proves that one needn't ever be em-
barrassed to display an obscure sense
of humor. He defies customary rules of
what "most people" will do or say in
public; he's a true comedian in the
"anything-for-a-laugh" sense of the
word. In Andy Breckman's songs, God
sits in his underwear and a young girl
strolling to church on her wedding day
is killed by a sheepdog falling from the
sky. "I Have Lived Before" is a ditty
about a woman reincarnated a
thousand times-each time as a
prostitute.
NOTHING IS sacred to Andy Breck-
man.
But within the ridiculousness of his.
humor there is an element of
sophistication. "Railroad Bill" is a con-
frontation between Breckmen, the
author, and Bill, the character in his
song, who challenges that "No stupid
folk singer's gonna make a fool outta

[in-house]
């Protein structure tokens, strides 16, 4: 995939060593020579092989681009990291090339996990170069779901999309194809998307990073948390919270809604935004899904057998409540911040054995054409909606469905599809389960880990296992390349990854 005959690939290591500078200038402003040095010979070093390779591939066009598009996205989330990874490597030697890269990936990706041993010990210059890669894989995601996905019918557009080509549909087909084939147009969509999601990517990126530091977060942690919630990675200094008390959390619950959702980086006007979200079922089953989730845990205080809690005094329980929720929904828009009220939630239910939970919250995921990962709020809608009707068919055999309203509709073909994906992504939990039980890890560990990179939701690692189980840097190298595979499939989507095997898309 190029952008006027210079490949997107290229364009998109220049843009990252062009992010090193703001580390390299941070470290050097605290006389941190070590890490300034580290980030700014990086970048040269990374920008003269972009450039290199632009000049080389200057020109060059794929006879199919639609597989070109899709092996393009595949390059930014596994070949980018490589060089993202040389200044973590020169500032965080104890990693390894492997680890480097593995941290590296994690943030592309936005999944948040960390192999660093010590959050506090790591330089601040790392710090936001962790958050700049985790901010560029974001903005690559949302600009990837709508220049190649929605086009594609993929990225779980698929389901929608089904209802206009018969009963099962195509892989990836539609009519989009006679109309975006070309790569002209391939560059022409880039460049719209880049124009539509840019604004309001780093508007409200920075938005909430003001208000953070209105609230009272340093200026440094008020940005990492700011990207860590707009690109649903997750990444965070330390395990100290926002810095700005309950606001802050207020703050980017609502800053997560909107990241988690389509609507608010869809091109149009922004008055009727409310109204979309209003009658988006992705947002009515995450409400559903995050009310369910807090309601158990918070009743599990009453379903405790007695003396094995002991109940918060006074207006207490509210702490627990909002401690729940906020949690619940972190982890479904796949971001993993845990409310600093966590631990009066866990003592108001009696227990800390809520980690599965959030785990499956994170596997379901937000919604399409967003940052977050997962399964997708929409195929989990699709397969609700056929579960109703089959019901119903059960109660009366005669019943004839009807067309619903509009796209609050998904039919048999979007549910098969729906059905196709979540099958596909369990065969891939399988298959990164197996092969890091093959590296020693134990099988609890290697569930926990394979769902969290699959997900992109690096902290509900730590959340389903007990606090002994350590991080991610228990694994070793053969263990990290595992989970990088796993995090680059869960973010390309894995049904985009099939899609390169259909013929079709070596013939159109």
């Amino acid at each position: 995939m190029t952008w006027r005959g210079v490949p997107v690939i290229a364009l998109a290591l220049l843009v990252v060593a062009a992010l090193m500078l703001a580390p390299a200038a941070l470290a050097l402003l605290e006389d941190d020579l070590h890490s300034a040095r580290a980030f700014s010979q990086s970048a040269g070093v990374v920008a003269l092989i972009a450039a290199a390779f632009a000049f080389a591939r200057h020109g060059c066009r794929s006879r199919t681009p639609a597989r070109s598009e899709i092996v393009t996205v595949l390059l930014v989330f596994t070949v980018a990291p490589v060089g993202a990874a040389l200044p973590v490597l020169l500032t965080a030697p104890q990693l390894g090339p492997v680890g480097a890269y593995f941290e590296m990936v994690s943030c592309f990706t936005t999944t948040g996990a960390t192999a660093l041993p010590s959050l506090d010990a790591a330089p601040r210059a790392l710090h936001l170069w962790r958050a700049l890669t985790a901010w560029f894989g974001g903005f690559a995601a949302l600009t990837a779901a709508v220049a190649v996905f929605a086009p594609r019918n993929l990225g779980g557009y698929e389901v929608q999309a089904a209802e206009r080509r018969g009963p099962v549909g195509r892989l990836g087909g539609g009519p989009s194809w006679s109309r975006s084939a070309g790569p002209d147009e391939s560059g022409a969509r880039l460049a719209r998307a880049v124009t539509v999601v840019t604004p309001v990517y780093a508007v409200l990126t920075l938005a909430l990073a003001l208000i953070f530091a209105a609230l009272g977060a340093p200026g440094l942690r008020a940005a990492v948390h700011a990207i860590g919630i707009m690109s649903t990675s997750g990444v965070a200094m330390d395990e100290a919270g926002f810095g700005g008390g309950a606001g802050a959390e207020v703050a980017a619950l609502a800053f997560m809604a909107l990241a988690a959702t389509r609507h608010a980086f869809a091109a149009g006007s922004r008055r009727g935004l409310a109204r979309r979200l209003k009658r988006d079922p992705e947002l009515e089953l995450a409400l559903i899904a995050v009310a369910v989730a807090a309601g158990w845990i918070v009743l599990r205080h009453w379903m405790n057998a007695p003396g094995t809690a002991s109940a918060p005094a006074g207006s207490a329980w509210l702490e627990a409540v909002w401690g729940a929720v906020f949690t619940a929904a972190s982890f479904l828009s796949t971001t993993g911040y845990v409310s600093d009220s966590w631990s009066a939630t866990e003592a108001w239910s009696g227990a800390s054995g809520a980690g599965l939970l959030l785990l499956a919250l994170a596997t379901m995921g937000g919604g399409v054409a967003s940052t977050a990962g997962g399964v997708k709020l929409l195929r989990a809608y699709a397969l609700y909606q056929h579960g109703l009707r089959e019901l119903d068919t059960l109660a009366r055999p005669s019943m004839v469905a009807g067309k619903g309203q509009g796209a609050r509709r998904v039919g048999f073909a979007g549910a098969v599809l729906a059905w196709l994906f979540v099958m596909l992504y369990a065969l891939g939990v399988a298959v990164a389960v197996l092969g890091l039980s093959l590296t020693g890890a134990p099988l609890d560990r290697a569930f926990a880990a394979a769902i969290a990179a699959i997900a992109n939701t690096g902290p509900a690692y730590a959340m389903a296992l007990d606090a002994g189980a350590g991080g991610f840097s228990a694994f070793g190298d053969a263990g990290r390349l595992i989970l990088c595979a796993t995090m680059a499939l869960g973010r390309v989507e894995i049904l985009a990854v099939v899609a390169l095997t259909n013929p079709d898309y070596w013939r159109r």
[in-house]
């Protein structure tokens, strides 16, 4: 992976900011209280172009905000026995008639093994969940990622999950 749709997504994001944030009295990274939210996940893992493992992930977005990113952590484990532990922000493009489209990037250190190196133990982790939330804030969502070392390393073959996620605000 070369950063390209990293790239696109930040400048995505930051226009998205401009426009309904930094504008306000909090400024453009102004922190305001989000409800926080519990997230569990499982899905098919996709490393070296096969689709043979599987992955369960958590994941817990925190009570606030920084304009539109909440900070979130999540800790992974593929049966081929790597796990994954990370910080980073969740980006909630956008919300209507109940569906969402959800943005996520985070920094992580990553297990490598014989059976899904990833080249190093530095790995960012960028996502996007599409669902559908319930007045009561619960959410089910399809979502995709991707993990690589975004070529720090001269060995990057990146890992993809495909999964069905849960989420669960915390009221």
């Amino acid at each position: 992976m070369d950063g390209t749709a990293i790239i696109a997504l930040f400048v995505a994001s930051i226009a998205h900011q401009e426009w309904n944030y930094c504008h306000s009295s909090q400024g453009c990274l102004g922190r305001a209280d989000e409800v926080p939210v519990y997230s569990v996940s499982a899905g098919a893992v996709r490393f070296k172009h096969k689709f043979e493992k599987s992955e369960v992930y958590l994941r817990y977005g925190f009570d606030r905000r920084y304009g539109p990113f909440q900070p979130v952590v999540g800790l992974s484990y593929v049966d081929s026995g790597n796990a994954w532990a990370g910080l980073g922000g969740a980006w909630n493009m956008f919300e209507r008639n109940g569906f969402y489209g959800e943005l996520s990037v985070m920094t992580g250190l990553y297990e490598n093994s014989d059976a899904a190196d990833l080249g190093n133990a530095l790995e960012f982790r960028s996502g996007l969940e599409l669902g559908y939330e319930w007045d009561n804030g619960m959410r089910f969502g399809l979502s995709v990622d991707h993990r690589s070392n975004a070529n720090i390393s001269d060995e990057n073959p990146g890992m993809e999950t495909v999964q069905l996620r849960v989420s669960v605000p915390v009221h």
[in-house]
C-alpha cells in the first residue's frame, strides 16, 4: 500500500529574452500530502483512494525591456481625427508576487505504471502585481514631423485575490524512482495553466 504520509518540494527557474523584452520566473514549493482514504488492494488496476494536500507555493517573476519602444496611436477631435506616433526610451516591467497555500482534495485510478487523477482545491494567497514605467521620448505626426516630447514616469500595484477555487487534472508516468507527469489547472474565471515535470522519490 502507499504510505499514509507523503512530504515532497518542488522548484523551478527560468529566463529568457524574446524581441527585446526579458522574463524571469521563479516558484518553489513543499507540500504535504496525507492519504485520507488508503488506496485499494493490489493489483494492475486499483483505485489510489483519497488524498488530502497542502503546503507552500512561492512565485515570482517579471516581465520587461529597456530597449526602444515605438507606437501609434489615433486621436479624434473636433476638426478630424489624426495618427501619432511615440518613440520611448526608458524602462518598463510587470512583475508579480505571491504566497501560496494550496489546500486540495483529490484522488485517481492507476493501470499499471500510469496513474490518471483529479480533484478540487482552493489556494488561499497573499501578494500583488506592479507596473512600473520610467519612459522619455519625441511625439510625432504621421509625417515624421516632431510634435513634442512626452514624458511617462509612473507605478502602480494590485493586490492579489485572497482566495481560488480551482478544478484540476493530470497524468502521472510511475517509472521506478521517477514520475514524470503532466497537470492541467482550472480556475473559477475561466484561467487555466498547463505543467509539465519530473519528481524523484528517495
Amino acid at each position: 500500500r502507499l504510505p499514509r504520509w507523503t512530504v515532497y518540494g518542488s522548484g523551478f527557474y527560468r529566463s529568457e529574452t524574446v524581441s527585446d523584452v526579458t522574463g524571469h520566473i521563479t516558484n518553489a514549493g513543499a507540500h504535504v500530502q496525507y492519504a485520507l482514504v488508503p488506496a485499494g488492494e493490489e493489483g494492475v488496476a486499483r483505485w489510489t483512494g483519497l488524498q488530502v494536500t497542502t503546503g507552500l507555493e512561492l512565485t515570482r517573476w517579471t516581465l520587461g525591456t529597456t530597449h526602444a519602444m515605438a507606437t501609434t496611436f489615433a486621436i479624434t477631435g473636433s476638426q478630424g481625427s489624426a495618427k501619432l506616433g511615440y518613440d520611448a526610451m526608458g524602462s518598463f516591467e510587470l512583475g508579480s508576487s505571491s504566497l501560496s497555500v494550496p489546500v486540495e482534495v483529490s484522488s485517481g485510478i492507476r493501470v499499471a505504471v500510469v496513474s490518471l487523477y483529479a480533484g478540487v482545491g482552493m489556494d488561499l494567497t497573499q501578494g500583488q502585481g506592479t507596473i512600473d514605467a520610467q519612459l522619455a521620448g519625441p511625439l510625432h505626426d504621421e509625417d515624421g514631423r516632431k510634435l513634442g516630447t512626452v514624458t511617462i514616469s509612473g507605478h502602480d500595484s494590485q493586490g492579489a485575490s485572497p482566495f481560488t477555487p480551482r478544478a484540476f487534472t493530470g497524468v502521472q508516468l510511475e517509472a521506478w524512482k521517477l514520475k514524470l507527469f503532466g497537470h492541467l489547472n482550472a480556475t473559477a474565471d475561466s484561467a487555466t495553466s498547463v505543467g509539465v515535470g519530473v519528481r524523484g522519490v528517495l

Join the race!
prevent
Birth
Defects
March
of Dimes
THIS SPACE CONTRIBUTED BY THE PU8LISHF
me

Dance Theatre 2's concerts this past Friday and Saturday night featured 'Facade,' a dance work by
company director Christopher Watson. Performers seen here are, from left to right, Denise Tazzioli,
Laura Winslow, and Deborah Delorenzo.
* Music School to bring Sippie Wallace

Spotlighting black jazz-its history,
its performance, and its enduring ar-
tists, a Thursday evening (Oct. 23)
program on the U-M campus will be
presented by local experts who are
nationally known to jazz buffs and
music historians.
Sippie Wallace, recording star and
*once a vaudeville favorite, and School
of Music Professors James Standifer
and James Dapogny will be featured in
the 8 p.m. event in the Rackham
Building. Admission is free, as the
result of a gift to the sponsor, the U-
MInstitute of Gerontology, from the
Colonial Penn Insurance Group. Com-